The Mesopotamian king would return to the temple of Marduk and swear his faithfulness to the god. The traditions called for the king to die at the end of the year and to return with Marduk to battle at his side.

To spare their king, the Mesopotamians used the idea of a "mock" king. A criminal was chosen and dressed in royal clothes. He was given all the respect and privileges of a real king. At the end of the celebration the "mock" king was stripped of the royal clothes and slain, sparing the life of the real king.

The Persians and the Babylonians celebrated a similar festival called the Sacaea. Part of that celebration included the exchanging of places, the slaves would become the masters and the masters were to obey.

Early Europeans believed in evil spirits, witches, ghosts and trolls. As the Winter Solstice approached, with its long cold nights and short days, many people feared the sun would not return. Special rituals and celebrations were held to welcome back the sun.

In Scandinavia during the winter months the sun would disappear for many days. After thirty-five days scouts would be sent to the mountain tops to look for the return of the sun. When the first light was seen the scouts would return with the good news. A great festival would be held, called the Yuletide, and a special feast would be served around a fire burning with the Yule log. Great bonfires would also be lit to celebrate the return of the sun. In some areas people would tie apples to branches of trees to remind themselves that spring and summer would return.

The ancient Greeks held a festival similar to that of the Zagmuk/Sacaea festivals to assist their god Kronos who would battle the god Zeus and his Titans.

The Roman's celebrated their god Saturn. Their festival was called Saturnalia which began the middle of December and ended January 1st. With cries of "Jo Saturnalia!" the celebration would include masquerades in the streets, big festive meals, visiting friends, and the exchange of good-luck gifts called Strenae (lucky fruits).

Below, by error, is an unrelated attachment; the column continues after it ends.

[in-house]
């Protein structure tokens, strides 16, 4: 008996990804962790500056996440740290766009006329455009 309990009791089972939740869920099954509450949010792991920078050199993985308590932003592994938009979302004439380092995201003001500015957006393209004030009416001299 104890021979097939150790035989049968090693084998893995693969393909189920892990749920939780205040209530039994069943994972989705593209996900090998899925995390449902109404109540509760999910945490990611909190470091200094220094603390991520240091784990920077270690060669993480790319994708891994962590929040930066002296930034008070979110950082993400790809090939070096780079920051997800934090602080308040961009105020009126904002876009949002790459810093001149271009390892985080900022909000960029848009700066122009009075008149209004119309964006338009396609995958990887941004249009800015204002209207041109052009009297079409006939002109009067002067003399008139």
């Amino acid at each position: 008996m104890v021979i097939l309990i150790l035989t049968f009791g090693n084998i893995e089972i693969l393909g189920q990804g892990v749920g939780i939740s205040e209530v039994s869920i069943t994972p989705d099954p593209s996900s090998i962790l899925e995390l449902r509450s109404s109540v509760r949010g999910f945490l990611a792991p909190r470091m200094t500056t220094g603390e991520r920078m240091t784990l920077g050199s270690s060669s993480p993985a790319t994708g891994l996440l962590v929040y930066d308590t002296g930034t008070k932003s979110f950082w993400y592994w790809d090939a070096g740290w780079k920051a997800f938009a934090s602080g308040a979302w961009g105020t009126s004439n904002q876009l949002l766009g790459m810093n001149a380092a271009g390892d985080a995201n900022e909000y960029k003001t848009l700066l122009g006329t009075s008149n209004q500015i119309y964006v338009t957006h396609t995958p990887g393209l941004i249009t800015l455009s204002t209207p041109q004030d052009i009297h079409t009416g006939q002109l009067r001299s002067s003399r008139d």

The Romans decked their halls with garlands of laurel and green trees lit with candles. Again the masters and slaves would exchange places.

"Jo Saturnalia!" was a fun and festive time for the Romans, but the Christians though it an abomination to honor the pagan god. The early Christians wanted to keep the birthday of their Christ child a solemn and religious holiday, not one of cheer and merriment as was the pagan Saturnalia.

But as Christianity spread they were alarmed by the continuing celebration of pagan customs and Saturnalia among their converts. At first the Church forbid this kind of celebration. But it was to no avail. Eventually it was decided that the celebration would be tamed and made into a celebration fit for the Christian Son of God.

Some legends claim that the Christian "Christmas" celebration was invented to compete against the pagan celebrations of December. The 25th was not only sacred to the Romans but also the Persians whose religion Mithraism was one of Christianity's main rivals at that time. The Church eventually was successful in taking the merriment, lights, and gifts from the Saturanilia festival and bringing them to the celebration of Christmas.

The exact day of the Christ child's birth has never been pinpointed. Traditions say that it has been celebrated since the year 98 AD. In 137 AD the Bishop of Rome ordered the birthday of the Christ Child celebrated as a solemn feast. In 350 AD another Bishop of Rome, Julius I, choose December 25th as the observance of Christmas.

Hence the phrase "When in Rome, do as the Romans do."